Nonaudit services and earnings conservatism: Is auditor independence impaired?

Canadian Academic Accounting Association
Publication Type:
Journal Article
Contemporary Accounting Research, 2006, 23 (3), pp. 701 - 746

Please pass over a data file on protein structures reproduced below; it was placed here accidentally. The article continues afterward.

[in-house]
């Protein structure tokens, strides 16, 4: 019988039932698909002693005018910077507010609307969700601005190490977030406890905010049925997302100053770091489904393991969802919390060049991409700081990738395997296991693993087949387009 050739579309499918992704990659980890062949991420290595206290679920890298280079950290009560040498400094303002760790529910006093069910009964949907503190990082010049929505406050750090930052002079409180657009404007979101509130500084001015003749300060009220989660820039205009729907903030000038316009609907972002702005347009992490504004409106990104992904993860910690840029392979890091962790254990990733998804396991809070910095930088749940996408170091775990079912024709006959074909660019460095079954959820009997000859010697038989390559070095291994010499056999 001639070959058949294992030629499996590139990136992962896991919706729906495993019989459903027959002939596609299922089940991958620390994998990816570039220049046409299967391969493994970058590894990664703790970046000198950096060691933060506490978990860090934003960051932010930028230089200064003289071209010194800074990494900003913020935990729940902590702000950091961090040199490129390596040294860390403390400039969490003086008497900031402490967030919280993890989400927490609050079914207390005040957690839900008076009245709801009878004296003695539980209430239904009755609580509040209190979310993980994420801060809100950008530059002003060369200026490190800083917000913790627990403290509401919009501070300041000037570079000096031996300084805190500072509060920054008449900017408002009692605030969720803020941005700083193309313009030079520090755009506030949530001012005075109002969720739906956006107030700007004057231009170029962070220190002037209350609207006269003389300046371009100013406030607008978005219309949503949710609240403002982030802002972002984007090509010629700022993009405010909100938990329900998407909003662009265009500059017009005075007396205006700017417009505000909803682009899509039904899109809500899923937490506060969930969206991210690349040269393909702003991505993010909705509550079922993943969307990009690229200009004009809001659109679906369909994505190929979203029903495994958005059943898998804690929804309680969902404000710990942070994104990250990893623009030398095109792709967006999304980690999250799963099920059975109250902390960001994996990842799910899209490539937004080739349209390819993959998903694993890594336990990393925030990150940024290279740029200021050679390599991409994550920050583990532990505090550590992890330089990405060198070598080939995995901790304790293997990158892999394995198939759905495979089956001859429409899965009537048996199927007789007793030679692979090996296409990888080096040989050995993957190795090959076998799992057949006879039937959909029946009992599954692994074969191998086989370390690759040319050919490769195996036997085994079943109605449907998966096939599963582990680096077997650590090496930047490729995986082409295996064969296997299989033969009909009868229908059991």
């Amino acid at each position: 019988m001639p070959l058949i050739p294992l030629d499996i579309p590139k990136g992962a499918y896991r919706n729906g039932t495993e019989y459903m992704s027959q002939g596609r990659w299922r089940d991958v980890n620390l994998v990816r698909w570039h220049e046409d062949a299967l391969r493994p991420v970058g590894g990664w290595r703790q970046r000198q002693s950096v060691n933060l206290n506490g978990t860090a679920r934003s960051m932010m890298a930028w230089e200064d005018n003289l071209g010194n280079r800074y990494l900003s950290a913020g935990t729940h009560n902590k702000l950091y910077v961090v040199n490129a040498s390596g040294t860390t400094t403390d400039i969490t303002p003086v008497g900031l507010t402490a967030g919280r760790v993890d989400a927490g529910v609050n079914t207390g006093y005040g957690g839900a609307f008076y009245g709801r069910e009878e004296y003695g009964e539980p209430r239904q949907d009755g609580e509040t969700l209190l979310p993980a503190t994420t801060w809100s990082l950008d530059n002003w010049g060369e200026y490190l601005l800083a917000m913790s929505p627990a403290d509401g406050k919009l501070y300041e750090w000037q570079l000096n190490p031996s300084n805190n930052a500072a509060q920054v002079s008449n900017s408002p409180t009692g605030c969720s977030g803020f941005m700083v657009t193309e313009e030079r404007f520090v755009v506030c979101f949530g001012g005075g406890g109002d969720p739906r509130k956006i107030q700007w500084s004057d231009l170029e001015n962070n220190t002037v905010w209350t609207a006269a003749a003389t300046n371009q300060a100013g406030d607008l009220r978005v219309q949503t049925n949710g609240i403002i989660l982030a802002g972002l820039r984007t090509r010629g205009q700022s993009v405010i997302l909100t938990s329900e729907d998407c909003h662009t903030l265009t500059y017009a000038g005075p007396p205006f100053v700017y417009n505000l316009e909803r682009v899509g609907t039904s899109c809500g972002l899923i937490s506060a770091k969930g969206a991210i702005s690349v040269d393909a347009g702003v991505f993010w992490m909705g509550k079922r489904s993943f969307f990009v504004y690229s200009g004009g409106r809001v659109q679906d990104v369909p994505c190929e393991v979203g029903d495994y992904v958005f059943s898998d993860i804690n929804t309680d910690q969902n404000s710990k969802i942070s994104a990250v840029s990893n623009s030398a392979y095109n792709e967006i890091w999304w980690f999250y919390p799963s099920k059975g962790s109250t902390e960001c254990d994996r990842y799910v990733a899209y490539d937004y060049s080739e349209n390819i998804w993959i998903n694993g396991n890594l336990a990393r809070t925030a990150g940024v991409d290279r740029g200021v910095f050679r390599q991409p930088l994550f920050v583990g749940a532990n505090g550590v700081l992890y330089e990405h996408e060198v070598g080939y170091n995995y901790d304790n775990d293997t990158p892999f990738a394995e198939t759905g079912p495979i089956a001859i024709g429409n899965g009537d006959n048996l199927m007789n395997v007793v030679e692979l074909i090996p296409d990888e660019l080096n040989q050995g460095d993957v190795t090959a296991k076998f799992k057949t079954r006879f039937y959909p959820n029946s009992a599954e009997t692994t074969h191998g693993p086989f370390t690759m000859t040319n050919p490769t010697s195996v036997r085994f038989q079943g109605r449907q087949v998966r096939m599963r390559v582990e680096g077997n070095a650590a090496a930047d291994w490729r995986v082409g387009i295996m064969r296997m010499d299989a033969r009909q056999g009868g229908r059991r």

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We examine whether the provision of nonaudit services (NAS) by incumbent auditors is associated with a reduction in the extent to which earnings reflect bad news on a timely basis (that is, news-based conservatism). Reduced conservatism is expected to occur if relatively high levels of NAS result in reduced auditor independence and ultimately, lower-quality auditing. Because client-specific demand for NAS is expected to vary, our proxy for the auditor-client economic bond is the extent to which NAS purchases (relative to audit fees) are greater or less than expected. Using several different methods for identifying news-based conservatism, we consistently find that higher than expected levels of NAS are not associated with reduced conservatism. This result is robust to allowing for endogenous NAS demand, as well as several explicit factors that may be associated with differences in conservatism. Similar conclusions arise from tests that use alternative measures of the economic bond between auditors and their clients, as well as in tests confined to either The Big 6 or non-Big 6 audit firms. Our results are consistent with factors such as market-based incentives, the threat of litigation, and alternative governance mechanisms offsetting any expected benefits to the audit firm from reducing its independence. We therefore conclude that recent legislative intervention aimed at restricting the supply of NAS is unlikely to result in increased independence in fact, although independence in appearance may be improved
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